The one thing that can remain consistent regardless of platform is clear and cohesive strategy – which brings us to the report published by the CMO Council.

The survey of  250 companies’ chief marketer found that there is a general struggle with mobile.  Only 8% felt that they had advanced capabilities in the mobile channel.  The thing that struck me is — 26% of the respondents are currently building mobile apps and an extra 17% stated that they have a “good level” of competence in mobile marketing — yet only 16% currently have a mobile strategy in place. Of the 43% delving in mobile, only 16% bothered to devise a strategy first?

Once that caveat was established, it didn’t really matter that 43% of the respondents were unimpressed with their results in mobile or the fact that 69% are most interested in social media ads with 54% hot on paid media in mobile. It’s all irrelevant when there is no real strategy to base it on – it reverts back to the shiny object factor and executives’ chase after the hottest new thing.

This obviously doesn’t just relate to mobile media – it relates to every facet of the marketing puzzle. If companies skimp on the foundation of establishing a strategy and just pay for marketing based on what sounds cool or what is the shiny object du jour, there will certainly be a lot of money wasted.

For the sake of all media – publishers, technology firms, brands, planners and agencies need to step up and fully increase their chops in the strategy and storytelling departments.  It needs to be a collaborative process.  Planners can’t absolve themselves of all creative responsibility. Brands can’t leave it to agencies to fully develop product strategies. Technology firms and publishers can’t figure that clients will easily connect the dots between the ways the shiny object could connect correctly with the consumer. A clear and consistent strategy enables all the parties to up their game and create successful campaigns. That strong strategy also allows others to gain insight into the original vision.

For all players, if you’re not going to formulate a dynamic strategy that energizes the brand, enables those working on it and allows for format flexibility, all you’ll be left with is a bunch of data that doesn’t mean much and even more opportunity (costs/revenue) flowing out the door.

While it sort of makes sense for publishers and technologists to emphasize mechanics, the lack of marketing vision creates an obstacle that doesn’t need to be there. It places too much burden on the clients to figure out how the platform helps them. Conversely, marketers need to build the marketing and media strategy that provide the vision to immediately determine whether a technology or platform works or not.  If they don’t fit your strategy, there’s no easier way to move along until you find just the right platform for connecting with your consumers.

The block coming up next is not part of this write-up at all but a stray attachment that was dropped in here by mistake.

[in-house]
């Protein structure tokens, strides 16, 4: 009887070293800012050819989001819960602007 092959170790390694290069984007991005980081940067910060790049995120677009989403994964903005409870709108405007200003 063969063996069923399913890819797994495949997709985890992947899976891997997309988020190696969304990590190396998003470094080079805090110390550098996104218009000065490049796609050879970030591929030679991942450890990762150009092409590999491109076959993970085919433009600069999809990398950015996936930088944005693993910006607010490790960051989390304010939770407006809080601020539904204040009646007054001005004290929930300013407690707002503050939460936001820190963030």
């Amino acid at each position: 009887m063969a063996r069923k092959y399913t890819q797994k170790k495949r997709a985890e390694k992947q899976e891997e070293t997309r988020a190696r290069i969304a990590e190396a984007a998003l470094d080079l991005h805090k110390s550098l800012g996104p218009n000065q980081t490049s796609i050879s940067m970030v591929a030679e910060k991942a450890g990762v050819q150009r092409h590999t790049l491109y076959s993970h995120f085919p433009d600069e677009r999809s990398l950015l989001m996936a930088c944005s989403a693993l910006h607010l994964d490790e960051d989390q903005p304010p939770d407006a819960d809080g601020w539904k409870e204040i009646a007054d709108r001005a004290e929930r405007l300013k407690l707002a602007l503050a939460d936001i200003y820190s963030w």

Until the emphasis on strategy and the vision it helps to convey becomes commonplace within companies of all kinds, resources will continue to be hemmorhaged with diminishing chances for ROI.

It Sucks When You Stop Showing Up To The Party And Nobody Cares

After a ten-day blackout of Viacom-owned cable networks on DirecTV, the sides finally announced this morning that they have come to an agreement. It may be a while before it is absolutely clear what the real impact of this standoff was. During the blackout, there were measurable elements that fluctuated but the real ramifications could be much more than ratings or stock prices. It wasn’t surprising that Viacom took the position that they were in the driver’s seat or that DirecTV engaged in a publicity campaign to ensure that its viewers believed that the negotiating stance was there for the consumer.  What was enlightening was the general ho-hum response by the general public and the nod to what the future holds – both in entertainment outlets and negotiating tactics – as the multitude of choices in channels and consumption platforms is not just a cliché but a reality.

Courtesy Deadline.com

First off, what I found interesting is that the DirecTV subscribers are not in Viacom’s wheelhouse demo. From a non-scientific analysis, it would seem that the majority of the people who are paying for DirecTV are not the ones who are the target for much of Viacom’s offerings. The assumption is that the kids are interested in the Nickelodeon and MTV channels and they aren’t paying the bills. But that’s obviously not entirely true as the bigger issue for Viacom is that there are so many ways to consume the content. They went so far as to remove the online episodes of the grown-up or bill-payer shows (such as Jon Stewart’s Daily Show), only to make those available days later. But, there’s not much new product in the summer to drive demand or viewership. My kid loves a Nick Jr. show, but there were enough episodes in the DVR that she had no idea there was a blackout – let alone have any clue what it means.